Lessons from Deep Mind & Vicarious. Recently we've seen a bunch of Silicon Valley money going into "deep learning" oriented AI startups -- an exciting trend for everyone in the AI field.
Even for those of us who don't particularly aspire to join the Silicon Valley crowd, the symbolic value of these developments is dramatic. Clearly AI is getting some love once again. A couple months ago, the big story was Google acquiring London deep reinforcement learning firm Deep Mind for something like US$500M. Many have rumored this was largely an "acqui-hire", but with 60 employees or so, that would set the price per employee at close to US$10M, way above the $1M-$2M value assigned to a Silicon Valley engineer in a typical acqui-hire transaction.
Clearly a tightly-knit team of machine learning theory and implementation experts is worth a lot to Google these days, dramatically more than a comparable team of application programmers. Both of these are good companies led by great researchers, whom I've admired in the past. Google's robot army in action. Google sees Amazon's drones, and raises its own army of robots. With Amazon winning headlines (if not universal praise) for its ambitions to deliver packages using drones, rival tech giant Google has announced its latest futuristic "moonshot": robots. The initiative is led by Andy Rubin, the former head of Google's Android division, who stepped down from that role in March 2013. Since then, Google has quietly acquired seven robotics companies according to the New York Times, which has published the first interview with Rubin on the company's plans. "Like any moonshot, you have to think of time as a factor. We need enough runway and a 10-year vision," said Rubin, who started his career as a robotics engineer at Carl Zeiss, before later roles at Apple, Microsoft and Danger, before founding the startup acquired by Google to form the basis for Android.
"I have a history of making my hobbies into a career. The piece suggests Google is focusing more on robots for the manufacturing and retail industries, rather than consumer products. Bot & Dolly. Google in bid for smart home-devices market with $3.2bn Nest Labs purchase. Google has expanded its presence in consumer homes by buying Nest Labs, a connected device company which makes smart thermostats and smoke detectors, for $3.2bn.
The internet search giant announced an agreement to acquire Nest on Monday, signalling a deeper push into a new market of app-controlled household devices. “They’re already delivering amazing products you can buy right now – thermostats that save energy and smoke/CO alarms that can help keep your family safe,” Google CEO Larry Page said in a statement. “We are excited to bring great experiences to more homes in more countries and fulfill their dreams!” Google's stock increased 0.53% after the announcement. In a blog post Nest's CEO, Tony Fadell, called the deal momentous but said the Silicon Valley company would retain its current leadership and brand identity.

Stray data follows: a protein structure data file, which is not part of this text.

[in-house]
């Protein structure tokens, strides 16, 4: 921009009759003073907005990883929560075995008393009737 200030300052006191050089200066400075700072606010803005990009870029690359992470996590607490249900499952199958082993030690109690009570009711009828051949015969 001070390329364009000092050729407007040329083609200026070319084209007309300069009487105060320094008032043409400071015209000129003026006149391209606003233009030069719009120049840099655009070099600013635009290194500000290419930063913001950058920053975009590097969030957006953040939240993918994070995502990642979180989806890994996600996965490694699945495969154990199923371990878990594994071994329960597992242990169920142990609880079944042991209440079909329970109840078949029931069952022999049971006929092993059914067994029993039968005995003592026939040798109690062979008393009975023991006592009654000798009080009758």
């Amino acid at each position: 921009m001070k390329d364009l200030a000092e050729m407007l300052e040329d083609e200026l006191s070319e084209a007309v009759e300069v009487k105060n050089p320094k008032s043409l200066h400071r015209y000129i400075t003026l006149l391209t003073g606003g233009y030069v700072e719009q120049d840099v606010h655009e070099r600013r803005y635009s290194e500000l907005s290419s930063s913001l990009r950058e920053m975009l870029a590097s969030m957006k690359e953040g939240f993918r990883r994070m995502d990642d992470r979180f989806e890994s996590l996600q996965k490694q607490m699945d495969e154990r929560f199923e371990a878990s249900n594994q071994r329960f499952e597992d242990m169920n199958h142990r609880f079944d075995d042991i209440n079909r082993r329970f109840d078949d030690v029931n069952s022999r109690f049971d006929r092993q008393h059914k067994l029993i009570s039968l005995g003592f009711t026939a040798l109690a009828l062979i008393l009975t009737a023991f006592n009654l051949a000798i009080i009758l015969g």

Fadell, who was part of the team at Apple that created the iPod and iPhone, is known as "the father of the iPod". Are the robots about to rise? Google's new director of engineering thinks so… It's hard to know where to start with Ray Kurzweil.
With the fact that he takes 150 pills a day and is intravenously injected on a weekly basis with a dizzying list of vitamins, dietary supplements, and substances that sound about as scientifically effective as face cream: coenzyme Q10, phosphatidycholine, glutathione? With the fact that he believes that he has a good chance of living for ever? He just has to stay alive "long enough" to be around for when the great life-extending technologies kick in (he's 66 and he believes that "some of the baby-boomers will make it through").
Or with the fact that he's predicted that in 15 years' time, computers are going to trump people. That they will be smarter than we are. But then everyone's allowed their theories. The Dawn of the Age of Artificial Intelligence. Reuters The advances we’ve seen in the past few years—cars that drive themselves, useful humanoid robots, speech recognition and synthesis systems, 3D printers, Jeopardy!
-champion computers—are not the crowning achievements of the computer era. They’re the warm-up acts. As we move deeper into the second machine age we’ll see more and more such wonders, and they’ll become more and more impressive. How can we be so sure? Either of these advances alone would fundamentally change our growth prospects. Thinking Machines, Available now Digital machines have escaped their narrow confines and started to demonstrate broad abilities in pattern recognition, complex communication, and other domains that used to be exclusively human.
We’re going to see artificial intelligence do more and more, and as this happens costs will go down, outcomes will improve, and our lives will get better. Billions of Innovators, Coming Soon.